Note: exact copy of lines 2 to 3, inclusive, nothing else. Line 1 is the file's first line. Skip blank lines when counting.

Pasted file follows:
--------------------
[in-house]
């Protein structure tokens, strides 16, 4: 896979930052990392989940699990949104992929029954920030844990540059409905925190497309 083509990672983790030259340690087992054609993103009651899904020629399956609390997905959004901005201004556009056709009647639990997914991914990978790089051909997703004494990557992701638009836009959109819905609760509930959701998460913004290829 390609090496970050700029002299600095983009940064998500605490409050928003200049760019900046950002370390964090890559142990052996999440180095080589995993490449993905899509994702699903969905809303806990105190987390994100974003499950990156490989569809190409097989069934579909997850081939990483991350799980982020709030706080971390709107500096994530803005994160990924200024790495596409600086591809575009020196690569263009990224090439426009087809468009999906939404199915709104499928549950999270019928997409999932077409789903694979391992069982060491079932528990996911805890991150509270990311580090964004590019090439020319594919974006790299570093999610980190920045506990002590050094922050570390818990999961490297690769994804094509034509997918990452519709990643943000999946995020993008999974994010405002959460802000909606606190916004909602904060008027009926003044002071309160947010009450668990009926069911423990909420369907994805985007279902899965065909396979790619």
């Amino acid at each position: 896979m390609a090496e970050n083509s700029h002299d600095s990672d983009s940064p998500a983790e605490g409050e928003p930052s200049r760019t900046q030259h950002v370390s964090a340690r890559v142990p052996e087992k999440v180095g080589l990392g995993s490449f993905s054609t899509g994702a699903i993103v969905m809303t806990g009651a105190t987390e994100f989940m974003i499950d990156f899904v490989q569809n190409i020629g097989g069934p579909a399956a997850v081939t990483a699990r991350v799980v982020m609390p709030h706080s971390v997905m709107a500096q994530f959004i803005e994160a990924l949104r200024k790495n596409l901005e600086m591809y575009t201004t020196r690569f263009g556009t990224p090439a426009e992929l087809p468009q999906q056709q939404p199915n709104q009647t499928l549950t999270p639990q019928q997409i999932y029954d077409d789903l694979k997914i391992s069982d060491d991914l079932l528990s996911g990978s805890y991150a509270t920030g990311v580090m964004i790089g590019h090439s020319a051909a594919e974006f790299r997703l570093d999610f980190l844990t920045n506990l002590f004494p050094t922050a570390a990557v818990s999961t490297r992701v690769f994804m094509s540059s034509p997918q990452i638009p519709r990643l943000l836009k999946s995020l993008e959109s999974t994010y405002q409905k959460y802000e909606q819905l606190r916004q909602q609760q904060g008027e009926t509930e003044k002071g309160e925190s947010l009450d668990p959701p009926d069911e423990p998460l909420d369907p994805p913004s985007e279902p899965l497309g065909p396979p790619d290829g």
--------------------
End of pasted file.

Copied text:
């Protein structure tokens, strides 16, 4: 896979930052990392989940699990949104992929029954920030844990540059409905925190497309 083509990672983790030259340690087992054609993103009651899904020629399956609390997905959004901005201004556009056709009647639990997914991914990978790089051909997703004494990557992701638009836009959109819905609760509930959701998460913004290829 390609090496970050700029002299600095983009940064998500605490409050928003200049760019900046950002370390964090890559142990052996999440180095080589995993490449993905899509994702699903969905809303806990105190987390994100974003499950990156490989569809190409097989069934579909997850081939990483991350799980982020709030706080971390709107500096994530803005994160990924200024790495596409600086591809575009020196690569263009990224090439426009087809468009999906939404199915709104499928549950999270019928997409999932077409789903694979391992069982060491079932528990996911805890991150509270990311580090964004590019090439020319594919974006790299570093999610980190920045506990002590050094922050570390818990999961490297690769994804094509034509997918990452519709990643943000999946995020993008999974994010405002959460802000909606606190916004909602904060008027009926003044002071309160947010009450668990009926069911423990909420369907994805985007279902899965065909396979790619």
């Amino acid at each position: 896979m390609a090496e970050n083509s700029h002299d600095s990672d983009s940064p998500a983790e605490g409050e928003p930052s200049r760019t900046q030259h950002v370390s964090a340690r890559v142990p052996e087992k999440v180095g080589l990392g995993s490449f993905s054609t899509g994702a699903i993103v969905m809303t806990g009651a105190t987390e994100f989940m974003i499950d990156f899904v490989q569809n190409i020629g097989g069934p579909a399956a997850v081939t990483a699990r991350v799980v982020m609390p709030h706080s971390v997905m709107a500096q994530f959004i803005e994160a990924l949104r200024k790495n596409l901005e600086m591809y575009t201004t020196r690569f263009g556009t990224p090439a426009e992929l087809p468009q999906q056709q939404p199915n709104q009647t499928l549950t999270p639990q019928q997409i999932y029954d077409d789903l694979k997914i391992s069982d060491d991914l079932l528990s996911g990978s805890y991150a509270t920030g990311v580090m964004i790089g590019h090439s020319a051909a594919e974006f790299r997703l570093d999610f980190l844990t920045n506990l002590f004494p050094t922050a570390a990557v818990s999961t490297r992701v690769f994804m094509s540059s034509p997918q990452i638009p519709r990643l943000l836009k999946s995020l993008e959109s999974t994010y405002q409905k959460y802000e909606q819905l606190r916004q909602q609760q904060g008027e009926t509930e003044k002071g309160e925190s947010l009450d668990p959701p009926d069911e423990p998460l909420d369907p994805p913004s985007e279902p899965l497309g065909p396979p790619d290829g």